It’s been a while since the last time the Astros lost a baseball game. That last defeat came on October 3 at Minute Maid Park, and guess what? It was the first contest of a three-game series against the NL champs Phillies and their ace Aaron Nola, who coincidentally was announced as the Phillies starter for Game 1.
Even though the Astros won the next two games, they looked awful against the cited right-hander. Nola pitched 6 2/3 innings back then with only two hits (both singles) and no runs allowed – he kept a no-hitter going until Yordan Álvarez hit a single in the seventh. He didn’t give up any walks and struck out nine hitters. Nola became one of just four starters to get nine strikeouts with no bases on balls against Houston in 2022, along with Kevin Gausman, Tarik Skubal, and Kyle Bradish.
One of Nola’s five pitches is a marvelous knucklecurve that he throws 26.5 percent of the time. That pitch gave him an outcome of .219 BAA, a .346 SLG, and 85 of his 235 strikeouts in ’22 (36%).
Against the Astros, Nola was completely efficient, throwing only 88 pitches (63 strikes). And speaking of his knucklecurve, it was the pitch he used the most that night, delivering it 27 times (31% of his total pitches). He got seven whiffs –more than with any other pitch— and three called strikes. His most remarkable at-bat with that pitch was a first-inning strikeout to Jeremy Peña with three consecutive curveballs.
The special thing about Nola is how well he mixes his pitches and how he combines his fastball with his 79-mph nasty breaking ball. Going from 93-94-95 to 77-80 miles per hour between two pitches can make you lose your head (or even your bat). In fact, Nola’s arsenal is so good that he only used his knucklecurve as his strikeout pitch only once against the Astros. The other eight punchouts came thanks to his other four deliveries.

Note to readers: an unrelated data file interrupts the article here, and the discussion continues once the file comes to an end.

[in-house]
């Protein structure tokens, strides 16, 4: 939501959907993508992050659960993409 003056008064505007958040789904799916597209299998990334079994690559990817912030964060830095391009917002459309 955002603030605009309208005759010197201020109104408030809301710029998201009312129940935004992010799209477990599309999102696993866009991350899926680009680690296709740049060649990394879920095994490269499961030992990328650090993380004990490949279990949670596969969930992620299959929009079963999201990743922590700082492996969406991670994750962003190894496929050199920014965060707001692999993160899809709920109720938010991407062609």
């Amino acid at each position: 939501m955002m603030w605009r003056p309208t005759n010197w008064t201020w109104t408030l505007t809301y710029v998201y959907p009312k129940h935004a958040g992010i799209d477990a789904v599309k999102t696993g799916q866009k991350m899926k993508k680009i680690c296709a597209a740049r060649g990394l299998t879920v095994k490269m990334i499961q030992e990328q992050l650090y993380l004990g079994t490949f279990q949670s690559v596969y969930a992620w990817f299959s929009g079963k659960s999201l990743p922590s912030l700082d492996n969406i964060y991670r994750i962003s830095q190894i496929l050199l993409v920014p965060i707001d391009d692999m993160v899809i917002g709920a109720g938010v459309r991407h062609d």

Aaron Nola, 94mph Fastball and 79mph Knuckle Curve, Overlay. pic.twitter.com/KLGF2bBrs1— Rob Friedman (@PitchingNinja) October 14, 2022
On October 3, Nola was a bit different against the Astros, throwing in with his heaters (71% with his fastball, 73% with his sinker) while not so much with his curveball (just 52%). His key was to attack Astros hitters with his fastball inside and fool them with his breaking stuff down and/or outside. That worked for him that night but the Astros can’t allow that to happen again on Friday night at MMP.
Against Nola, the Astros’ current players are 6-for-48 combined with no home runs and 18 strikeouts. But no matter what, the Astros can’t let him set the tone with another great performance. With Justin Verlander on the mound and a lineup that already saw Nola days ago, the Astros may not be that easy this time.